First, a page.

The Problems with the Government's New Drug Announcement

New cash for the UK's growing drug problem is welcome. But help for drug users is skewed by the government's old drug war mantra.
Max Daly
London, GB

When senior government ministers announced a £148 million package to “cut drugs crime” in England and Wales on Wednesday, it was accompanied by some clichéd drug war spiel.

Made up of £80 million for drug treatment, £40 million for the policing of county lines drug gangs and £28 million targeted at five hard-hit areas, including Blackpool and Norwich, the government press release said the money would “protect people from the scourge of illegal drugs”.


Clearly wary of the “junkies don’t deserve a penny” brigade, ministers took the same approach that successive governments have for decades: justify spending cash to treat drug addiction under the banner of “cutting drug crime”. Not only is this line more appealing to Middle England than “we’re helping some of the most socially excluded people in the country”, it also conveniently avoids acknowledging why so many citizens are living these kind of lives in the first place.  

Doubling down, Home Secretary Priti Patel said the money was being spent “so that people can live their lives knowing their family, community and country is safe”, while Prime Minister Boris Johnson pledged to “cut the head off the snake” of drug gangs.

In Scotland, there was a marked difference in tone when First Minister Nicola Sturgeon also announced a drug policy package on Wednesday – £250 million on drug treatment, over five years – in a country with one of the worst drug death rates in the world.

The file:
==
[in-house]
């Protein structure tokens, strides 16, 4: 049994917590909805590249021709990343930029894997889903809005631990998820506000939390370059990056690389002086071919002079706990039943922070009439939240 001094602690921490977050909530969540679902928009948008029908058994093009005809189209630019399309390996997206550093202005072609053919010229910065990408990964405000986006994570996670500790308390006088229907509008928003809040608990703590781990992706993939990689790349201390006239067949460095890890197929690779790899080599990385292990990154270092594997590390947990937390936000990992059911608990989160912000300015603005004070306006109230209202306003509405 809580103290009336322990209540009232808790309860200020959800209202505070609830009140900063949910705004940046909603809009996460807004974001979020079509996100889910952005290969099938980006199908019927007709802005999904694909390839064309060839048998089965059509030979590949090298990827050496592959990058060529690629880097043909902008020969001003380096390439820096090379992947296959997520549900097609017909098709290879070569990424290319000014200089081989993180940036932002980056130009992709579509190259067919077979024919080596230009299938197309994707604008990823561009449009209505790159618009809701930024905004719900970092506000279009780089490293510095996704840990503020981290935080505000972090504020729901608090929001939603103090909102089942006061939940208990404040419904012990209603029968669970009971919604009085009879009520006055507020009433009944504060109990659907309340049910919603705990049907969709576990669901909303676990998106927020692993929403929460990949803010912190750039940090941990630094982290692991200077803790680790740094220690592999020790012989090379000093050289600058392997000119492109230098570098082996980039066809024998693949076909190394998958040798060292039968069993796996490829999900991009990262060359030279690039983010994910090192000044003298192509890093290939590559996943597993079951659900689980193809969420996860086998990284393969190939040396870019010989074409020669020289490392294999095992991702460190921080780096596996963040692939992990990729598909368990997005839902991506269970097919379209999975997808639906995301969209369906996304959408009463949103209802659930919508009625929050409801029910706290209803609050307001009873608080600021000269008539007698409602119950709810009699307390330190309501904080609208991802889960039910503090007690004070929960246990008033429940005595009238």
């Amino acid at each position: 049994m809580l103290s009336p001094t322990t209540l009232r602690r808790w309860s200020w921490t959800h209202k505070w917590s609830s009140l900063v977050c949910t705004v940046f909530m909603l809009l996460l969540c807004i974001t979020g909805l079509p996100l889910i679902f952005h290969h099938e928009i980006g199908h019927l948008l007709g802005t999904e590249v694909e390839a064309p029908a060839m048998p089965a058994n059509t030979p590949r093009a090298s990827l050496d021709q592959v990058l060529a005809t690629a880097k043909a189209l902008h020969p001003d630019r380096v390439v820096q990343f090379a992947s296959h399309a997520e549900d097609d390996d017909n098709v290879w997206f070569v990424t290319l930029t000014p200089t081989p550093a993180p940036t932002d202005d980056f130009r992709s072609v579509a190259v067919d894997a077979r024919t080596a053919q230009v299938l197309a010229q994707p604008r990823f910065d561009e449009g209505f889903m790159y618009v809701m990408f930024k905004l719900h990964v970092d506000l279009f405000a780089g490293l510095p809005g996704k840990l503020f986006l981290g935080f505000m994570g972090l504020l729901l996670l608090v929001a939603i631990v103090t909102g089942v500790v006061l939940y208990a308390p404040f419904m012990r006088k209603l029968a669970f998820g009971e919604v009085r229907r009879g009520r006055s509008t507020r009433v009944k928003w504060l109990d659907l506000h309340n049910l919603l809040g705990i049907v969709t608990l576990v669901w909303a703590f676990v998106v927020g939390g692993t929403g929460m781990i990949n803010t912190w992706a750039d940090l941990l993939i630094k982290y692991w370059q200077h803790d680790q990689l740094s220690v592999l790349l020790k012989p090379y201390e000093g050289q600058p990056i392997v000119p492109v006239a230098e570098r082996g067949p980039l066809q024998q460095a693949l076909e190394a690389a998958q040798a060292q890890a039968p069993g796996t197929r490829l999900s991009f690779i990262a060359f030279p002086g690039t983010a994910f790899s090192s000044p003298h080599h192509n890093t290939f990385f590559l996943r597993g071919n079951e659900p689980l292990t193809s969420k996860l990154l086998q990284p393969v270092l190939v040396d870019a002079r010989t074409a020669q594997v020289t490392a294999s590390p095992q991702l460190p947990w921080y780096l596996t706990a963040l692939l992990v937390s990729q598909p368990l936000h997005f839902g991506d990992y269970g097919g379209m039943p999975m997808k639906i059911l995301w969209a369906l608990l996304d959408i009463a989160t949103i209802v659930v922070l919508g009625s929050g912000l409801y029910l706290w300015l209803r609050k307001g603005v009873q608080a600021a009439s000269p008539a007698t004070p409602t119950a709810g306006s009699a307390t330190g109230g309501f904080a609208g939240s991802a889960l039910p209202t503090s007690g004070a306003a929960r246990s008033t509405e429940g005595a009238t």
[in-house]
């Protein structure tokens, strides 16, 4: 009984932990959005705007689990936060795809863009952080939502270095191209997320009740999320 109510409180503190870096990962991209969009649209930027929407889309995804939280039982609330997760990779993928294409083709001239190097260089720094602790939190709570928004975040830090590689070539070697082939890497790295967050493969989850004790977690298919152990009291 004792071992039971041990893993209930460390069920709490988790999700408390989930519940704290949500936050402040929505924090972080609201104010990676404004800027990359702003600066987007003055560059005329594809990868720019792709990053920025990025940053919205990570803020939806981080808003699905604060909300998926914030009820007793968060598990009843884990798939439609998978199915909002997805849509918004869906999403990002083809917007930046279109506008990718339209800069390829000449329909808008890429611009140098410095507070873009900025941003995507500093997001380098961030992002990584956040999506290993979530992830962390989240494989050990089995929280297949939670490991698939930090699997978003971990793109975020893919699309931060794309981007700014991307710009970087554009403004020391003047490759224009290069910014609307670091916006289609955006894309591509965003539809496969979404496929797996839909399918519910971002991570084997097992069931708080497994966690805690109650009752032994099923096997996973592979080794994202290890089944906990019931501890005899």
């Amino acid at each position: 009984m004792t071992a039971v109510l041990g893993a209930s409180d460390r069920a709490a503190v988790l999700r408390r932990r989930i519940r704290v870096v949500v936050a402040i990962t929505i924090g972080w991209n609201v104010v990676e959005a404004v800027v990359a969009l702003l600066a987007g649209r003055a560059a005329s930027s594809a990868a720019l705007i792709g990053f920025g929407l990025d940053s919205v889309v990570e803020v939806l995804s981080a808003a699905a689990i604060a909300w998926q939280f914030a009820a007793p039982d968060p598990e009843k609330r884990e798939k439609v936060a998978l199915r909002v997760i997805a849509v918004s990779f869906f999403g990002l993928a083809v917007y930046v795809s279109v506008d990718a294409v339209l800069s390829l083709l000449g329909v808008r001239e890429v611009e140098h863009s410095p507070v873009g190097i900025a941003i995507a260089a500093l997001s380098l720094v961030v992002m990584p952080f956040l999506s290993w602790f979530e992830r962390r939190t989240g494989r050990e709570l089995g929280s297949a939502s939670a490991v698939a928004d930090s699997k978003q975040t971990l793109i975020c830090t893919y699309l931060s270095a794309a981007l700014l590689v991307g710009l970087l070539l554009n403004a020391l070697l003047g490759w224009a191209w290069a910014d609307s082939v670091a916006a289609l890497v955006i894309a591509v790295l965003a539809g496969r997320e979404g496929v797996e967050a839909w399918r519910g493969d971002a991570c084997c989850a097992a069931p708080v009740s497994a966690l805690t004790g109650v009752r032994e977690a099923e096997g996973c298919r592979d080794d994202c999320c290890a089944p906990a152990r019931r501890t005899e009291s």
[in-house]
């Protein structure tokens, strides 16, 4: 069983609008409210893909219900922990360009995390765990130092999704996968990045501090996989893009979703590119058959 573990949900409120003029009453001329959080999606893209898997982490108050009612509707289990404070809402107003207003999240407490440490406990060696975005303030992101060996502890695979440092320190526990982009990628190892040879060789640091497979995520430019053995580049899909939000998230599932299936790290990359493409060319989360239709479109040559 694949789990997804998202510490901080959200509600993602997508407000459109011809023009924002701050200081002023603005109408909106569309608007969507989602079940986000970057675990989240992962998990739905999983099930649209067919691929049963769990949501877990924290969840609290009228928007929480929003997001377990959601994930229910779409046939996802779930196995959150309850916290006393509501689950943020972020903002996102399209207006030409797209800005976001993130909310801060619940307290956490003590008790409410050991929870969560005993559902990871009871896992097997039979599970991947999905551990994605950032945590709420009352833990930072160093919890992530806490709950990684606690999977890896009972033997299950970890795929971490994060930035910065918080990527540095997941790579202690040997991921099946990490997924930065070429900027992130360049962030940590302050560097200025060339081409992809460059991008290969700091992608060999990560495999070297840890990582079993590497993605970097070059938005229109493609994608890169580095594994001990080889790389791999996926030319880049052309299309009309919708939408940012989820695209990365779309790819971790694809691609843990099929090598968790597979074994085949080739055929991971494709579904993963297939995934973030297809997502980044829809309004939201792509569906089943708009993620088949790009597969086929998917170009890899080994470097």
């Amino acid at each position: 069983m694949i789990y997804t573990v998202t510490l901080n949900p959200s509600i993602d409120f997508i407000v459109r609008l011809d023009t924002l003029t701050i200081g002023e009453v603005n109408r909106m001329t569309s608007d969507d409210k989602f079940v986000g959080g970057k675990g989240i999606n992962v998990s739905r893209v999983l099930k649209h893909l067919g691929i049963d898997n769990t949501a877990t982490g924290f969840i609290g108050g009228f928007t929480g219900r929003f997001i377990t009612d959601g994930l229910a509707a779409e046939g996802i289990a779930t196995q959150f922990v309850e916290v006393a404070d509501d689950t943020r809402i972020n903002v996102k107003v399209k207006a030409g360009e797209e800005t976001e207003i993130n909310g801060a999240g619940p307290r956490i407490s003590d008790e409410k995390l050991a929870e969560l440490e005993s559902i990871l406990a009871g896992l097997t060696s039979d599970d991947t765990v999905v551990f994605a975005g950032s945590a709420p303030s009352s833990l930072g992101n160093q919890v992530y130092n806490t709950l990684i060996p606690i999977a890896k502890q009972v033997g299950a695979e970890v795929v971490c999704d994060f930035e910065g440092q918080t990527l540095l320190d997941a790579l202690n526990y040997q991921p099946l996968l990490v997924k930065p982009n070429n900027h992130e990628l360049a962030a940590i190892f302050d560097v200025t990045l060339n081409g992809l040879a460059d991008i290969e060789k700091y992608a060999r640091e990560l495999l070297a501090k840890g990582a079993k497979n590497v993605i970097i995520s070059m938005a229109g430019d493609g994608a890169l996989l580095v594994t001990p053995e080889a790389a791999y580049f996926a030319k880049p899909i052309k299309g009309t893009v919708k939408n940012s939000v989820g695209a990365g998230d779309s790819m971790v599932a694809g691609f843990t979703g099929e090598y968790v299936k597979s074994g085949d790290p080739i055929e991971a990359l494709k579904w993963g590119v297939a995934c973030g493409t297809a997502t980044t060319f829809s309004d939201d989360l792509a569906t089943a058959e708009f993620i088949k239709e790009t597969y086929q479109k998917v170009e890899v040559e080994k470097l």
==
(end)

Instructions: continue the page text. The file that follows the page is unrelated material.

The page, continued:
Sturgeon didn’t talk about cutting the heads off snakes, or attempt to lay all the blame on dealers; instead, she was apologetic and talked about saving lives. “Anyone who ends up losing their life as a result of drug addiction is not just failed at the time of their death – in most cases, they will have been failed repeatedly throughout their whole lives,” she said.  

“The fact is all of these people, and those who died in years gone by, were in some way failed by us. Responsibility for that rests, first and foremost, with government. We will find the ways to stop this happening. Doing so requires a national mission to end what is currently a national disgrace.”


Strong stuff from Sturgeon. And despite all the dated messaging from Patel and Johnson, the £148 million pledged by the government is a belated, but vital cash injection. The £80 million for drug treatment over the next year represents the biggest increase in funding for the sector in 15 years – and it’s desperately needed. Over the last five years, government spending on drug misuse for adults has fallen by 27 percent, from £556 million in 2014/15 to £405 million in 2019/20. As the amount spent on helping those with addictions has fallen, drug deaths have soared to record levels in England and Wales – as they have in Scotland – and this is partly due to underfunded treatment services.  

Of course, £80 million is not enough to turn things around. Dame Carol Black, who is conducting a review into government drug policy, told ministers that £900 million over three years would be needed for drug treatment if it was serious about reducing drug crime. However, it is thought that the £80 million could be just a stop-gap payment, and that more funding for drug treatment will be announced later this year as part of a delayed government spending review. 


Oliver Standing is director of Collective Voice, a national alliance of drug and alcohol treatment charities, and has been in discussions with the government about treatment cash. He said the £80 million will serve as a “practical life raft for the field” until a potential “substantial multi-year settlement for treatment” is announced in the autumn.